The 1970 Impala got a minor facelift featuring a more conventional bumper under the grill replacing the wrap-around unit used in 1969 and new triple vertical taillights. Fiberglass-belted tires on 15-inch (380 mm) wheels were made standard equipment along with a larger standard 250 hp (186 kW) 350 cubic-inch Turbo Fire V8, on most models (the 250 cubic-inch six-cylinder engine was now only offered on the 1970 Impala four-door sedan as well that year's lower-line Biscayne and Bel Air four-door sedans). Optional V8s included a 300 hp (220 kW) 350 and a new 265 hp (198 kW) 400 cubic-inch Turbo Fire V8 (not to be confused with Chevrolet's Turbo Jet big-block 402 V8 (essentially a bored out 396) offered on that year's Chevelles and Monte Carlos). At the top of the engine roster, the big block 427 was replaced by a new, longer stroke, 454 cubic-inch Turbo Jet V8 offered in power ratings of 345 hp (257 kW) and 390 hp (290 kW). The 155-horsepower Turbo Thrift six-cylinder, and 250- and 265 hp (198 kW) Turbo Fire engines were designed to use regular gasoline while the 300 hp (220 kW) 350 Turbo Fire and both 454 Turbo Jet engines required premium fuel. A three-speed manual transmission with column shift was standard equipment as in previous years but the floor-mounted four-speed manual with Hurst shifter was dropped from the option list for 1970 as were the Strato bucket seats and center console previously offered on coupes. Automatic transmission options included the two-speed Powerglide on 250 6s and 350 V8s, and three-speed Turbo Hydramatic was available with all engines. Power front disc brakes were standard on the Impala Custom coupe and optional on all other models. The 1970 Impala was one of three remaining Chevrolet convertibles, with only 9,562 were built. Interest in all size rag tops had dwindled. So was the fascination with large sporty cars, prompting abandonment of the Impala Super Sport. Output of full-sized Chevrolets dropped sharply for the 1970 calendar year, below the million mark, partly as a result of a 65-day strike in the fall of 1970 - but that strike affected the production of early 1971 models. Impala sales, as expected, ranked far above other big Chevrolets with 612,800 Impalas built (6,500 six-cylinder and 606,300 V-8s) compared to 92,000 Caprices, 75,800 Bel Airs and 35,400 Biscaynes, plus another 162,000 station wagons for all series.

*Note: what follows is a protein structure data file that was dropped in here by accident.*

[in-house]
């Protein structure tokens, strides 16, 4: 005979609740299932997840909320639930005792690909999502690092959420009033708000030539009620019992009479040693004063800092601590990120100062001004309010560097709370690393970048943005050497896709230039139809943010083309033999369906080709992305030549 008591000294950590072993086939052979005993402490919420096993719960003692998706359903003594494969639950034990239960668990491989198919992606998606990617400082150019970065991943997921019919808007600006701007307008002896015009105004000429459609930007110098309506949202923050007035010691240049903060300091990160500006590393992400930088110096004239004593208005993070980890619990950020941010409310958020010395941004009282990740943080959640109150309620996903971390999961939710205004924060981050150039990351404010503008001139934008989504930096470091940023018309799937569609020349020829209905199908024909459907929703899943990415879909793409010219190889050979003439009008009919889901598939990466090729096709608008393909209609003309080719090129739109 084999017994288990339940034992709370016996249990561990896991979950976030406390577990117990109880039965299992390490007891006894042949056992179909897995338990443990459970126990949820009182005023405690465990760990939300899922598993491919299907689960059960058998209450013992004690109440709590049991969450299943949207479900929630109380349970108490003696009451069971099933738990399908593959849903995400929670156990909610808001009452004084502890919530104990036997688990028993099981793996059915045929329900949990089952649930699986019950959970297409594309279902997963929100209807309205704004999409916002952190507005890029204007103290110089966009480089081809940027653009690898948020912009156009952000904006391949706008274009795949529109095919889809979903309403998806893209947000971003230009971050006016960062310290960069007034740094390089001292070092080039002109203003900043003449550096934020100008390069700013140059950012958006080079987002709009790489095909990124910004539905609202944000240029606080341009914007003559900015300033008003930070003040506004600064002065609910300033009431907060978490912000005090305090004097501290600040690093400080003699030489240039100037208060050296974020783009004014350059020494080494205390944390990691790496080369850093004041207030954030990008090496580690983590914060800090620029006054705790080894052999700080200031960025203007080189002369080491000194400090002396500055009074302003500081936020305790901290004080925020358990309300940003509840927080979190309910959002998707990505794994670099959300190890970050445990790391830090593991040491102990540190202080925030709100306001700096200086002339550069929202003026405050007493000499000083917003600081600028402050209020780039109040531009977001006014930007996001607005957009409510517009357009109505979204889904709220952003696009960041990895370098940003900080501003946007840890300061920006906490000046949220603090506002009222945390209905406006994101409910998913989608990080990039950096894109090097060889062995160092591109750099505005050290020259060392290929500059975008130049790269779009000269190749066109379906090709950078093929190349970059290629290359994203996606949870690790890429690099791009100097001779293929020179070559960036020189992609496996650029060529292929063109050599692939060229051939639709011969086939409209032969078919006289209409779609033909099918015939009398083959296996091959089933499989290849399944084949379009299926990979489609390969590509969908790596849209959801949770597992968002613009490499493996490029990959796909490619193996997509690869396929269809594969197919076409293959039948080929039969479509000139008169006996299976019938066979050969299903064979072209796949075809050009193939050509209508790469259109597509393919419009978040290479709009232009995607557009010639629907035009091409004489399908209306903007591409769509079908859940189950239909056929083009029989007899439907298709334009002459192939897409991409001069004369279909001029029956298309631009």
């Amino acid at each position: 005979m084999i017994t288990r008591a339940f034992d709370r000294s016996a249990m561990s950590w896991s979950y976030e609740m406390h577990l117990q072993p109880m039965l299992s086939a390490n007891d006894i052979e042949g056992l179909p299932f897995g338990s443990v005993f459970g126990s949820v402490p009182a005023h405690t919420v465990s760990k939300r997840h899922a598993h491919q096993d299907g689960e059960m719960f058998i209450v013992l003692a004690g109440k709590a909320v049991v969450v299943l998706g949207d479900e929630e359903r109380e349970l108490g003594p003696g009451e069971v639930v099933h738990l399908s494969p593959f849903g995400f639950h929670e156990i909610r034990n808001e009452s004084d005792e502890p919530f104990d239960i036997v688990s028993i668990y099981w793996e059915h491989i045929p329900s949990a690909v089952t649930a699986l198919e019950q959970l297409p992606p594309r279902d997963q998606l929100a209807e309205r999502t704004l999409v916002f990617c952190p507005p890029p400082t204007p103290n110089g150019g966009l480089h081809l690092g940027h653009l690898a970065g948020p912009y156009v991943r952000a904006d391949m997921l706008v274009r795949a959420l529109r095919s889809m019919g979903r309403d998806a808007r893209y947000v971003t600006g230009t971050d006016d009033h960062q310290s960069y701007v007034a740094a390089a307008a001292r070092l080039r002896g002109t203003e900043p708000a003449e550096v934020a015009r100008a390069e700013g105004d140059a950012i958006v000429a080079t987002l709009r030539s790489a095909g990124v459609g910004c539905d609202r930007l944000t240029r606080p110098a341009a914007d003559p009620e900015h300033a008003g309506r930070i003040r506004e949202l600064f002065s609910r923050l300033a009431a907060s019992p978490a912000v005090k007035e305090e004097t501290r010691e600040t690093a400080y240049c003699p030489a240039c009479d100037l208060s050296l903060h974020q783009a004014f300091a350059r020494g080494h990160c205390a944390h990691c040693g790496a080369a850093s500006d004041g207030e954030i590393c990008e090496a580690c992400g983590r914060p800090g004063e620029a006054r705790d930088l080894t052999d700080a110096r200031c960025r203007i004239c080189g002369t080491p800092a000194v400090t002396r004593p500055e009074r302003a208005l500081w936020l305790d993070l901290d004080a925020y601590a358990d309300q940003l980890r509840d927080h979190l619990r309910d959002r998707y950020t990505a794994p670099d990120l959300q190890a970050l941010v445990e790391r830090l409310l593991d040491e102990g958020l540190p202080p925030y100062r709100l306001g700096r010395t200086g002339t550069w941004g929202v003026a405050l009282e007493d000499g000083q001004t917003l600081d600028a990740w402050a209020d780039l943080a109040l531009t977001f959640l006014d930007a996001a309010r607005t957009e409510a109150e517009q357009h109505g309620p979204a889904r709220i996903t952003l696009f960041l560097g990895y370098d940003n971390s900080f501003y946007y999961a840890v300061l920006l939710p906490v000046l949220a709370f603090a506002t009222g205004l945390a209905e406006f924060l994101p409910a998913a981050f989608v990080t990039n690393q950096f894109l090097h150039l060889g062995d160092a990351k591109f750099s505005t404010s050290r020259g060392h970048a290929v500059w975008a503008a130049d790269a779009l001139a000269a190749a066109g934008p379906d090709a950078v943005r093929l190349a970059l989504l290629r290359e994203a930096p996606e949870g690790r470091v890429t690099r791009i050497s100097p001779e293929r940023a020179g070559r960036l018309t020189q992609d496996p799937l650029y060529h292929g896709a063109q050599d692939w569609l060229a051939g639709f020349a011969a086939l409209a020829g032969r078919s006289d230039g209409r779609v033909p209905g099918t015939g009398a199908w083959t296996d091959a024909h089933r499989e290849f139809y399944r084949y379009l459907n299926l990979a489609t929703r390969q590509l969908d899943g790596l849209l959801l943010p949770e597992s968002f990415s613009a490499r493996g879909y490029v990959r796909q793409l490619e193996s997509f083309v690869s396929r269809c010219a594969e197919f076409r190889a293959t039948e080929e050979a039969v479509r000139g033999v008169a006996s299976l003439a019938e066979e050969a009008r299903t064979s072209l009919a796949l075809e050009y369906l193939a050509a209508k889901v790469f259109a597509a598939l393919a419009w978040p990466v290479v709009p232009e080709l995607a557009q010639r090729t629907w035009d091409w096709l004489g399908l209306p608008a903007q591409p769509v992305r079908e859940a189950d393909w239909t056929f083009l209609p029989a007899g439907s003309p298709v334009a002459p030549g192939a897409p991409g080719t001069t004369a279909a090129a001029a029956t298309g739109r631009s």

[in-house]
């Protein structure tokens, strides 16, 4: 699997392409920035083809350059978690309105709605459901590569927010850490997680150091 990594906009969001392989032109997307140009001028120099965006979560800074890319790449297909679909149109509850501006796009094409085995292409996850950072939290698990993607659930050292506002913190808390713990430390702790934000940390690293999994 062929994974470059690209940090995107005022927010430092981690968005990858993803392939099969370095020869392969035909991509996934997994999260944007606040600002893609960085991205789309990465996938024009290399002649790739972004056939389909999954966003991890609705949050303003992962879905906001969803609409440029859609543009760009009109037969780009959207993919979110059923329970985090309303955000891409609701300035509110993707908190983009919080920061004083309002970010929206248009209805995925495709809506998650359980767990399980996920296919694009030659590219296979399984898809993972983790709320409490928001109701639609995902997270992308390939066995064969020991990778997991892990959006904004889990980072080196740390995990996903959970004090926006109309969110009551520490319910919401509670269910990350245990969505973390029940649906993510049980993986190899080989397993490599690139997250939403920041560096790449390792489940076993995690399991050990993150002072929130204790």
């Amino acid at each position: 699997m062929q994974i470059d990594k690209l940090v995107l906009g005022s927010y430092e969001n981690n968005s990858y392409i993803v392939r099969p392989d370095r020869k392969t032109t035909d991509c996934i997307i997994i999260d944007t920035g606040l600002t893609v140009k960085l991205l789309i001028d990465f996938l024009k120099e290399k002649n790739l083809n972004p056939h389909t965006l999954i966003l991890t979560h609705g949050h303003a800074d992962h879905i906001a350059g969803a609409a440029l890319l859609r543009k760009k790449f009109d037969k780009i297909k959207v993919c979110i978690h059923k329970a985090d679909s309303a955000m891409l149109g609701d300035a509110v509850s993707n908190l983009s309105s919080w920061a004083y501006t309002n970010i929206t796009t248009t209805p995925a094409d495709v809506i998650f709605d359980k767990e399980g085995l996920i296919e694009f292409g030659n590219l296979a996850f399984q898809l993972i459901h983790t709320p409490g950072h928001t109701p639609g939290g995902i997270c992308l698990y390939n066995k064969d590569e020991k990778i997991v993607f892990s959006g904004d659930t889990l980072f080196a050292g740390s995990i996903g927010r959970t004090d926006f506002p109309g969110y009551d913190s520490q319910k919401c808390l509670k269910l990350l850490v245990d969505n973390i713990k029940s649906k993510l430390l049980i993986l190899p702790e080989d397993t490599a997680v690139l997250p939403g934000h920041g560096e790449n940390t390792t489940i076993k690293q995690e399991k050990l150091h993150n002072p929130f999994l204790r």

Right Hand Drive cars were manufactured in Canada for export to some countries such as Australia, UK, etc., until 1969. They used a version of the 1965 Impala dash panel until 1969. Australian models were assembled in Australia from kits as this lessened tax on the cars. A similar arrangement applied in New Zealand although the bodies were supplied from Canada already welded, painted and trimmed.